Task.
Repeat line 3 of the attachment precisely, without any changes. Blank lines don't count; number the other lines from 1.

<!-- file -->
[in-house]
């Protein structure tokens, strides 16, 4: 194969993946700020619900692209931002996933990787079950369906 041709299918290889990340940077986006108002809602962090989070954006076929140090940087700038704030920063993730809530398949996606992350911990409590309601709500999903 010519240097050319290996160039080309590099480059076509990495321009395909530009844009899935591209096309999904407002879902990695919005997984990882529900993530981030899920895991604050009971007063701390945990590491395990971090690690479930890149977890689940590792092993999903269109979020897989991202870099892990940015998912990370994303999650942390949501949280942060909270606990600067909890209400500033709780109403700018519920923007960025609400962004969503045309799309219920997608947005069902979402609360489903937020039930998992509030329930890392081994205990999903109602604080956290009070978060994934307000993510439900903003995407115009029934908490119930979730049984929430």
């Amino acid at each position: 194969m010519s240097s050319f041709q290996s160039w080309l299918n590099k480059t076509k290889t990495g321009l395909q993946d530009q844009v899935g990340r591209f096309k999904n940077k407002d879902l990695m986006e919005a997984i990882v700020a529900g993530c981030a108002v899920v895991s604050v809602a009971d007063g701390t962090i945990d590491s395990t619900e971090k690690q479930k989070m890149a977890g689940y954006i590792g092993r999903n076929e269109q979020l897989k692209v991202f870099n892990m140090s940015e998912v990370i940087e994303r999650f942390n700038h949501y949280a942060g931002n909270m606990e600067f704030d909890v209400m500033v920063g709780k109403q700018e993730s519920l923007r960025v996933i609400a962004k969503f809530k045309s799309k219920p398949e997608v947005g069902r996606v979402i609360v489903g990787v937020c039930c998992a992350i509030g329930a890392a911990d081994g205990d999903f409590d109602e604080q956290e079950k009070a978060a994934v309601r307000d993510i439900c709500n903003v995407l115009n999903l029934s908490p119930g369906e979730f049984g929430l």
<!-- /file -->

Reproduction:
């Amino acid at each position: 194969m010519s240097s050319f041709q290996s160039w080309l299918n590099k480059t076509k290889t990495g321009l395909q993946d530009q844009v899935g990340r591209f096309k999904n940077k407002d879902l990695m986006e919005a997984i990882v700020a529900g993530c981030a108002v899920v895991s604050v809602a009971d007063g701390t962090i945990d590491s395990t619900e971090k690690q479930k989070m890149a977890g689940y954006i590792g092993r999903n076929e269109q979020l897989k692209v991202f870099n892990m140090s940015e998912v990370i940087e994303r999650f942390n700038h949501y949280a942060g931002n909270m606990e600067f704030d909890v209400m500033v920063g709780k109403q700018e993730s519920l923007r960025v996933i609400a962004k969503f809530k045309s799309k219920p398949e997608v947005g069902r996606v979402i609360v489903g990787v937020c039930c998992a992350i509030g329930a890392a911990d081994g205990d999903f409590d109602e604080q956290e079950k009070a978060a994934v309601r307000d993510i439900c709500n903003v995407l115009n999903l029934s908490p119930g369906e979730f049984g929430l």